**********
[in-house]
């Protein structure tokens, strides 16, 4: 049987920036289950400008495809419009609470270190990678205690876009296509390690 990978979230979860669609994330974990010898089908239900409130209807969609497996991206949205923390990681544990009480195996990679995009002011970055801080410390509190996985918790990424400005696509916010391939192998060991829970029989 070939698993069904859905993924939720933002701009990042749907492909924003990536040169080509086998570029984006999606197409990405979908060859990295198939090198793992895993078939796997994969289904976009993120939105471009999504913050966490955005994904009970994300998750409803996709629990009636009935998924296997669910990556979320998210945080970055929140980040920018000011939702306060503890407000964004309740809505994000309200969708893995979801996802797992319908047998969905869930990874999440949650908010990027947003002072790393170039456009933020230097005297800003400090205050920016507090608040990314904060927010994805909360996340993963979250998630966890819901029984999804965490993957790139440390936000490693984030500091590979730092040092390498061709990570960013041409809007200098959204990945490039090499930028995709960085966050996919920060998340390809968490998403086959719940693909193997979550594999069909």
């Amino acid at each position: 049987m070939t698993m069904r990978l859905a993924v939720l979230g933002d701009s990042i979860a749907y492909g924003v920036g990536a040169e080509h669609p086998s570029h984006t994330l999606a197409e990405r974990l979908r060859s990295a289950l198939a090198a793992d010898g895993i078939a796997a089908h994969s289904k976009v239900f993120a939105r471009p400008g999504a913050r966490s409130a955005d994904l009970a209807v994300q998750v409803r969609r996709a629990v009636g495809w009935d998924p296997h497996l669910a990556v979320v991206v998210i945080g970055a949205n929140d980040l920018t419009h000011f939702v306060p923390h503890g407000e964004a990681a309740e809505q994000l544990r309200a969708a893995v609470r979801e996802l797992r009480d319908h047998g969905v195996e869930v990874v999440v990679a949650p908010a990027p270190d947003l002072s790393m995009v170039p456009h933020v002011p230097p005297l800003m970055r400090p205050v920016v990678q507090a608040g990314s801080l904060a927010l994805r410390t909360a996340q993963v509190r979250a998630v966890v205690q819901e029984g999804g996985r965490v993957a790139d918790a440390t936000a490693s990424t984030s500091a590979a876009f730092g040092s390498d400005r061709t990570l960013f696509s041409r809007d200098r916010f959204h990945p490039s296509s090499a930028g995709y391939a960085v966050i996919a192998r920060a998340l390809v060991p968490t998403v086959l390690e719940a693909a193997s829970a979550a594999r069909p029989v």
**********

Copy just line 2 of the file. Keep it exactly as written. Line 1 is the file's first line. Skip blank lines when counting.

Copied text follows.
């Protein structure tokens, strides 16, 4: 049987920036289950400008495809419009609470270190990678205690876009296509390690 990978979230979860669609994330974990010898089908239900409130209807969609497996991206949205923390990681544990009480195996990679995009002011970055801080410390509190996985918790990424400005696509916010391939192998060991829970029989 070939698993069904859905993924939720933002701009990042749907492909924003990536040169080509086998570029984006999606197409990405979908060859990295198939090198793992895993078939796997994969289904976009993120939105471009999504913050966490955005994904009970994300998750409803996709629990009636009935998924296997669910990556979320998210945080970055929140980040920018000011939702306060503890407000964004309740809505994000309200969708893995979801996802797992319908047998969905869930990874999440949650908010990027947003002072790393170039456009933020230097005297800003400090205050920016507090608040990314904060927010994805909360996340993963979250998630966890819901029984999804965490993957790139440390936000490693984030500091590979730092040092390498061709990570960013041409809007200098959204990945490039090499930028995709960085966050996919920060998340390809968490998403086959719940693909193997979550594999069909």